LAS VEGAS (KTNV) — A fact-finding review was held Friday to review the circumstances surrounding the death of Byron Williams.
The Las Vegas Metropolitan Police Department has released the following:
Within six months of the in-custody death of Byron Williams, the LVMPD updated its policies to underscore field procedures that were in place.
Those changes came out following an LVMPD investigation that was released on Friday during Clark County’s Police Fatality Factfinding Review (PFFR).
The PFFR is a factfinding review held when a police-involved death occurs. It is not a trial that will end with any kind of a determination or verdict. Its purpose is simply to lay out the facts of the case and make all of the body-worn camera footage available to the public to be transparent.
Williams’ incident occurred on Sept. 5, 2019, after patrol officers attempted to stop him for a traffic violation while riding a bicycle in the area of Martin L. King Boulevard and Bonanza Road.
Williams initially failed to stop, fled on his bicycle, discarded it when he came to a wall and then ran through the desert for a quarter of a mile.
Officers caught up with him in a nearby apartment complex where he was taken into custody.
While he was prone out on his stomach, he complained that he could not breathe. Medical was summoned and Williams was later pronounced deceased at Valley Hospital.
Since officers placed Williams’ hands behind his back and placed cuffs on him, that low-level of force, coupled with his death prompted an investigation by the LVMPD Force Investigation Team.
The findings were forwarded to the Clark County District Attorney’s Office for review, which determined that “no criminal prosecution of the officer(s) involved in the referenced case is appropriate.”
Separately, the LVMPD’s Critical Incident Review Team reviewed the incident to analyze if there were any issues with the officers’ application of policy, tactics and training.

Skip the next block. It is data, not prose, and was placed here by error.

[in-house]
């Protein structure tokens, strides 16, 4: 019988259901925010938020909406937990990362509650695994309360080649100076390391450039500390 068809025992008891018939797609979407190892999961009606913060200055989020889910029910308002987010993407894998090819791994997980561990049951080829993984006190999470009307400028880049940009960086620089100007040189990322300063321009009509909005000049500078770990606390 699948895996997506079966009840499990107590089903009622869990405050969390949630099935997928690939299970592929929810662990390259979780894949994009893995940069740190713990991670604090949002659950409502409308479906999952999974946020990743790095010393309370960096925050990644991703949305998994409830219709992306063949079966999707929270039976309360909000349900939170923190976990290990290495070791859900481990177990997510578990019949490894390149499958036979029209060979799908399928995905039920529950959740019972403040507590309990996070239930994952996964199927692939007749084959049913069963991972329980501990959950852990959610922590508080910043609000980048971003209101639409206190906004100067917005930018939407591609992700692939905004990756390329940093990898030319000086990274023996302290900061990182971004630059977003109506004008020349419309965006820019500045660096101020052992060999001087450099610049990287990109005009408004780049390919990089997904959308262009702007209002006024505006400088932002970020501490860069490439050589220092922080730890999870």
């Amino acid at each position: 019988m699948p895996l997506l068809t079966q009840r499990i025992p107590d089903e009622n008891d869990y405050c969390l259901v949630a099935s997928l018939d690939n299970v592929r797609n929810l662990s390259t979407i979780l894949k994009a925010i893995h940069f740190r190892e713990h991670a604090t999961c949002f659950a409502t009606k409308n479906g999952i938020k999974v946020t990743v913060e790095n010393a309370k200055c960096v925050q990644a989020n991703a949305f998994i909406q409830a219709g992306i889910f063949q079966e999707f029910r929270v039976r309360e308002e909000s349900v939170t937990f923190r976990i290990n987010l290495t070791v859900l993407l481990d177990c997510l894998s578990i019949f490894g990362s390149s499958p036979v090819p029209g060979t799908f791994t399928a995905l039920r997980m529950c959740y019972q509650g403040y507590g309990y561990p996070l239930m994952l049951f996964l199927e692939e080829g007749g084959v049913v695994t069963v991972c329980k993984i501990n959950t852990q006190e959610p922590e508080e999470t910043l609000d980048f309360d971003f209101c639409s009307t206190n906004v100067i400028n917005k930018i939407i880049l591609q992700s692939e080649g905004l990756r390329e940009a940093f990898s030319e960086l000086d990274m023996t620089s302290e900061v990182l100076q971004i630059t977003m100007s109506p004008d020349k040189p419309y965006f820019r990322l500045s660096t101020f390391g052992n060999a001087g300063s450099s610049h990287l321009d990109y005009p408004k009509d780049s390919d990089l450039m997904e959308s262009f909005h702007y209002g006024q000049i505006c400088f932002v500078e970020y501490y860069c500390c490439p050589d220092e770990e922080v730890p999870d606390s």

Their findings led to several changes in the department, to include:
1. At the direction of the Sheriff, a course was developed to reinforce the expectation of ethics, values and professionalism in law enforcement both on-duty and off. The class emphasized for officers to value every human life before, during and after use of force.
2. The LVMPD Use of Force Policy was updated to state that, “Officers will not restrain subjects who are in custody and under control in a manner that compromises their ability to breathe. Prone, handcuffed subjects will be placed in the recovery position” to ensure their airway is not restricted.
3. The LVMPD Body-Worn Camera (BWC) policy was updated to clearly define that BWCs should be turned off “only if officers have cleared the scene and are no longer assigned to the event; and that they have discontinued contact (and are no longer in proximity to) the subjects.”
4. The LVMPD Foot Pursuit Policy to require officers to summon medical attention if a subject is in a prolonged physical encounter with officers, complains of injury, is injured or displays difficulty in breathing.
Click here for the full report.
The attorneys for Byron Williams' family sent the following statements:
"The family of Byron Williams continues to grieve, and we are suffering additionally because of the continued actions of the Las Vegas Police Department. The lack of complete information and the disrespect from their unwillingness to deal openly with us makes it impossible for our family to heal. These officers' actions were deplorable! Their callous treatment of our Ronnie was inhumane! They must be held accountable. We want accountability and justice.”
-Teena Acree, Byron Williams' niece.
"The legal team seeking justice for Byron Williams is further increasing our call for complete transparency and cooperation in this case. Metro continues to hide behind their supposed investigation of the officers to hold back the full facts, videos and reports from the family of Byron Williams. This is unacceptable. This Fact Finding hearing is just the start of transparency, and more steps need to be taken. The Las Vegas Police Department is accountable to not only the family of Mr. Williams but to the broader community, as well. There is no excuse for turning off body cameras so a family cannot get the answers they need."
-Bhavani Raveendran, attorney for Williams' family